Search results for 'D. E. Neal' (try it on Scholar)

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  1. C. Metcalfe, R. M. Martin, S. Noble, J. A. Lane, F. C. Hamdy, D. E. Neal & J. L. Donovan (2008). Low Risk Research Using Routinely Collected Identifiable Health Information Without Informed Consent: Encounters with the Patient Information Advisory Group. Journal of Medical Ethics 34 (1):37-40.score: 870.0
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  2. Michael J. O'Neal (1977). Stylistics, Synonymity, and E. D. Hirsch. Journal of Aesthetics and Art Criticism 36 (1):91-94.score: 117.0
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  3. David Neal Greenwood (2014). (D.) Brakke, (D.) Deliyannis, (E.) Watts (Edd.) Shifting Cultural Frontiers in Late Antiquity. Pp. Xii + 286, Ills, Map. Farnham, Surrey and Burlington, VT: Ashgate, 2012. Cased, £65. ISBN: 978-1-4094-4149-6. [REVIEW] The Classical Review 64 (1):258-260.score: 117.0
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  4. Jennifer D. Ryan Deborah E. Hannula, Robert R. Althoff, David E. Warren, Lily Riggs, Neal J. Cohen (2010). Worth a Glance: Using Eye Movements to Investigate the Cognitive Neuroscience of Memory. Frontiers in Human Neuroscience 4.score: 90.0
    Results of several investigations indicate that eye movements can reveal memory for elements of previous experience. These effects of memory on eye movement behavior can emerge very rapidly, changing the efficiency and even the nature of visual processing without appealing to verbal reports and without requiring conscious recollection. This aspect of eye-movement based memory investigations is particularly useful when eye movement methods are used with special populations (e.g., young children, elderly individuals, and patients with severe amnesia), and also permits use (...)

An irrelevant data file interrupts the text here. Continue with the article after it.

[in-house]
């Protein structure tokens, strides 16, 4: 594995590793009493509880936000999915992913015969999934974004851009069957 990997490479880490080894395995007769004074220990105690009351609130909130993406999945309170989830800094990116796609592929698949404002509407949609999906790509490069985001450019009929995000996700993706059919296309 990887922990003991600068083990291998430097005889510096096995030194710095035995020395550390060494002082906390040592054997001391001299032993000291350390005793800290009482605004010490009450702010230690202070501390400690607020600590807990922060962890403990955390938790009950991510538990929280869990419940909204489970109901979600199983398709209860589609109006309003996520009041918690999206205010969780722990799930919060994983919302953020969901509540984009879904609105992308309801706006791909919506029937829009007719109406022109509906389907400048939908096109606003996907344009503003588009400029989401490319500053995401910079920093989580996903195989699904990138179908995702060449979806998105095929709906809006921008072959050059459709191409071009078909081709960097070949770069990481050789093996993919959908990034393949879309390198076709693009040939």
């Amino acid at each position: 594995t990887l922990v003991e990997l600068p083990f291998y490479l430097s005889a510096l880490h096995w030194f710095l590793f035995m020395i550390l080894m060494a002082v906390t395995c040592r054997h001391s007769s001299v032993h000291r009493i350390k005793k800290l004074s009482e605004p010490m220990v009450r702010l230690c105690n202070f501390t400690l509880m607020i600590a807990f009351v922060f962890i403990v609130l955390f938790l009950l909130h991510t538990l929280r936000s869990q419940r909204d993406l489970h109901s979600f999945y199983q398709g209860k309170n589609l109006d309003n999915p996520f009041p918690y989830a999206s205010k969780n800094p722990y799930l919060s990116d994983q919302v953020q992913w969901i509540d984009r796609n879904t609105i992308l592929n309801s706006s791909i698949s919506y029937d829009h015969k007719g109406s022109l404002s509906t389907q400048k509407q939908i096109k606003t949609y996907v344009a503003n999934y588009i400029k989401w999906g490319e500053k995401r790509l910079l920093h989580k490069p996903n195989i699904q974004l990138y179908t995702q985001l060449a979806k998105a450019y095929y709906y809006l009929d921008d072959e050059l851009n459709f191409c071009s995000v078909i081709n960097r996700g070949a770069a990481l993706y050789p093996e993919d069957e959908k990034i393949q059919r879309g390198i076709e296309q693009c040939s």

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  5. Paul D. Hauck, Carol C. Walsh & Neal E. A. Kroll (1976). Visual Imagery Mnemonics: Common Vs. Bizarre Mental Images. Bulletin of the Psychonomic Society 7 (2):160-162.score: 81.0
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  6. Deborah E. Hannula, Robert R. Althoff, David E. Warren, Lily Riggs, Neal J. Cohen & Jennifer D. Ryan (2010). Worth a Glance: Using Eye Movements to Investigate the Cognitive Neuroscience of Memory. Frontiers in Human Neuroscience 4.score: 81.0
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  7. Neal Judisch (2009). Sanctification, Satisfaction, and the Purpose of Purgatory. Faith and Philosophy 26 (2):167-185.score: 45.0
    Recent years have seen a resurgence of interest in the doctrine of purgatory among Christian philosophers. Some of these philosophers argue for the existence of purgatory from principles consistent with historic Protestant theology and then attempt, on the basis of those principles, to formulate a distinctively Protestant view of purgatory—i.e., one that differs essentially from the Catholic doctrine as regards purgatory’s raison d’etre. Here I aim to show that Protestant models of purgatory which are grounded in the necessity of becoming (...)
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